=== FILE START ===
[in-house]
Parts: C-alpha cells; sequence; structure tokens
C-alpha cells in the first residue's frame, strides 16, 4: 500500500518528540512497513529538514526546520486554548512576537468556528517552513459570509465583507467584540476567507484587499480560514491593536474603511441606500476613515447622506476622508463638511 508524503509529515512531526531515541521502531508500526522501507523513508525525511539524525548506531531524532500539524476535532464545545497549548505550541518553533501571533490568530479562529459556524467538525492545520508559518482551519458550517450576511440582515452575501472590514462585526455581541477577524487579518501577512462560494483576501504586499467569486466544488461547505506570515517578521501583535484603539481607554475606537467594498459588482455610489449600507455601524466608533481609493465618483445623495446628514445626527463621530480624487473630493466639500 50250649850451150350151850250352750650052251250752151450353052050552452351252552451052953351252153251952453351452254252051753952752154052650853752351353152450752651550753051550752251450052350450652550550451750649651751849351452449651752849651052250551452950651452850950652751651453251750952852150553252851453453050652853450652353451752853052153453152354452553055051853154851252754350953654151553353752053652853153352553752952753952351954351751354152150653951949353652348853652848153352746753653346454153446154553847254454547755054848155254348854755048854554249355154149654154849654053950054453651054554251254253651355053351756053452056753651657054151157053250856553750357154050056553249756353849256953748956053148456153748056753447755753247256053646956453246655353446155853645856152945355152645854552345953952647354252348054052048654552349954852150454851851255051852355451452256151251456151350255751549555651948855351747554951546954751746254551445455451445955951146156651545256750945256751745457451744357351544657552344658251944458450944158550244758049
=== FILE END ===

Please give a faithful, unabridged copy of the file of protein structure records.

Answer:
[in-house]
Parts: C-alpha cells; sequence; structure tokens
C-alpha cells in the first residue's frame, strides 16, 4: 500500500518528540512497513529538514526546520486554548512576537468556528517552513459570509465583507467584540476567507484587499480560514491593536474603511441606500476613515447622506476622508463638511 508524503509529515512531526531515541521502531508500526522501507523513508525525511539524525548506531531524532500539524476535532464545545497549548505550541518553533501571533490568530479562529459556524467538525492545520508559518482551519458550517450576511440582515452575501472590514462585526455581541477577524487579518501577512462560494483576501504586499467569486466544488461547505506570515517578521501583535484603539481607554475606537467594498459588482455610489449600507455601524466608533481609493465618483445623495446628514445626527463621530480624487473630493466639500 50250649850451150350151850250352750650052251250752151450353052050552452351252552451052953351252153251952453351452254252051753952752154052650853752351353152450752651550753051550752251450052350450652550550451750649651751849351452449651752849651052250551452950651452850950652751651453251750952852150553252851453453050652853450652353451752853052153453152354452553055051853154851252754350953654151553353752053652853153352553752952753952351954351751354152150653951949353652348853652848153352746753653346454153446154553847254454547755054848155254348854755048854554249355154149654154849654053950054453651054554251254253651355053351756053452056753651657054151157053250856553750357154050056553249756353849256953748956053148456153748056753447755753247256053646956453246655353446155853645856152945355152645854552345953952647354252348054052048654552349954852150454851851255051852355451452256151251456151350255751549555651948855351747554951546954751746254551445455451445955951146156651545256750945256751745457451744357351544657552344658251944458450944158550244758049